S.1960 - Integrity in Professional Sports Act109th Congress (2005-2006)
|Sponsor:||Sen. Bunning, Jim [R-KY] (Introduced 11/03/2005)|
|Latest Action:||11/04/2005 Read the second time. Placed on Senate Legislative Calendar under General Orders. Calendar No. 280. (All Actions)|
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Summary: S.1960 — 109th Congress (2005-2006)All Bill Information (Except Text)
Introduced in Senate (11/03/2005)
Integrity in Professional Sports Act - Expresses the sense of Congress that the individual records of athletes achieved as a result of performance-enhancing substances or methods should be invalidated.
Prohibits a professional sports league from organizing, sponsoring, endorsing, promoting, producing, or recognizing a professional sports event without adopting and enforcing a testing policy for performance-enhancing drugs that meets or exceeds the standards specified in this Act.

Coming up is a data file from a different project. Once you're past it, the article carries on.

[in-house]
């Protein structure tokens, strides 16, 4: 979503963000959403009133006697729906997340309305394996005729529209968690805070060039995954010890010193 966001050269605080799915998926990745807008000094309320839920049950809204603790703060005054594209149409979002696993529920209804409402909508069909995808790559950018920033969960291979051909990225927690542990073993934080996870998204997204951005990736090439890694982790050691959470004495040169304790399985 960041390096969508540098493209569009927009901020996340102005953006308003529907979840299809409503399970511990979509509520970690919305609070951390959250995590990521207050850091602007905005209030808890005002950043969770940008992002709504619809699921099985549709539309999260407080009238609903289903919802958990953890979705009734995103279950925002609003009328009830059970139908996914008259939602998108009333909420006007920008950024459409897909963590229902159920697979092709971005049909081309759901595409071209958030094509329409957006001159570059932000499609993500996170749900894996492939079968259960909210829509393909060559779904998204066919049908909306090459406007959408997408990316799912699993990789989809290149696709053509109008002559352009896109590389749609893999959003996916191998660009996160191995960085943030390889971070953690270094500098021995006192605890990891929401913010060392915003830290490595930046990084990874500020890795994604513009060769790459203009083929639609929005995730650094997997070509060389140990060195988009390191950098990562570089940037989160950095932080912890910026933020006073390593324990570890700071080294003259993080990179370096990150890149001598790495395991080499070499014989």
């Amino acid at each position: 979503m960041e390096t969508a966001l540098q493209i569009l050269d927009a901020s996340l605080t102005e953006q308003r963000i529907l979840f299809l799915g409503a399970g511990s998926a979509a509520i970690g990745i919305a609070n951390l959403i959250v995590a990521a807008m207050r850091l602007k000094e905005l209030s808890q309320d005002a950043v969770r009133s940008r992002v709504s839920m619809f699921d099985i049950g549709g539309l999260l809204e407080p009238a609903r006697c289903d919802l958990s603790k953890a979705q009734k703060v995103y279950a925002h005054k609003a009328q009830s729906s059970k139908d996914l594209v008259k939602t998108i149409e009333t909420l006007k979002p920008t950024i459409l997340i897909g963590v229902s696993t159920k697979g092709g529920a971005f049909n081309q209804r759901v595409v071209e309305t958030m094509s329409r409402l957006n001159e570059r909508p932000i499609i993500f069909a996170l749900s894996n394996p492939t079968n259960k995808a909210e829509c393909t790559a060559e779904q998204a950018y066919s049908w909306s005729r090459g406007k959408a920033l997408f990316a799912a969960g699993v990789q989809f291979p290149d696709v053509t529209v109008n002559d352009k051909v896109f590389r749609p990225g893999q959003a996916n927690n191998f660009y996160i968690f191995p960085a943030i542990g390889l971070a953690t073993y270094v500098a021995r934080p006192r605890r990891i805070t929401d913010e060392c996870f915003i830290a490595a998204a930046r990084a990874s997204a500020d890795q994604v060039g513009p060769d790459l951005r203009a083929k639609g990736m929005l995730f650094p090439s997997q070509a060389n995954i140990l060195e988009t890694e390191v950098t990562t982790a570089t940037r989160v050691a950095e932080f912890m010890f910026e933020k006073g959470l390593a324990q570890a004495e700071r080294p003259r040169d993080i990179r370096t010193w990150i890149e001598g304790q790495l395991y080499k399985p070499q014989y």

Requires each such league to adopt policies and procedures that: (1) proscribe the use of prohibited substances and methods; (2) provide for random testing of each professional athlete at least five times a year; and (3) proscribe any employee or contractor of the league, the team or club, or the professional athletes' union from complicity in an offense by an athlete.
Provides that the testing policy shall be violated if: (1) a test reveals the presence of a prohibited substance or its metabolites or markers; (2) evidence of the use of a prohibited substance or method is discovered; (3) an athlete refuses to submit to a test; (4) an athlete tampers with the testing process; (5) a league or union representative administers a prohibited substance or method to any athlete a or assists, encourages, aids, abets, or covers up any other type of complicity involving an offense by a professional athlete.
Allows a league to provide an individual athlete an exemption for a particular prohibited substance or method for a documented medical condition.
Sets penalties as a minimum of two years' suspension for the first violation, permanent suspension for any subsequent violation, and public disclosure of the name of the violator and substance involved.
Allows the Federal Trade Commission (FTC) to seek civil penalties for violations of this Act.
Requires the United States Boxing Commission (after it is established) to promulgate uniform performance-enhancing substance testing standards for professional boxing consistent with this Act.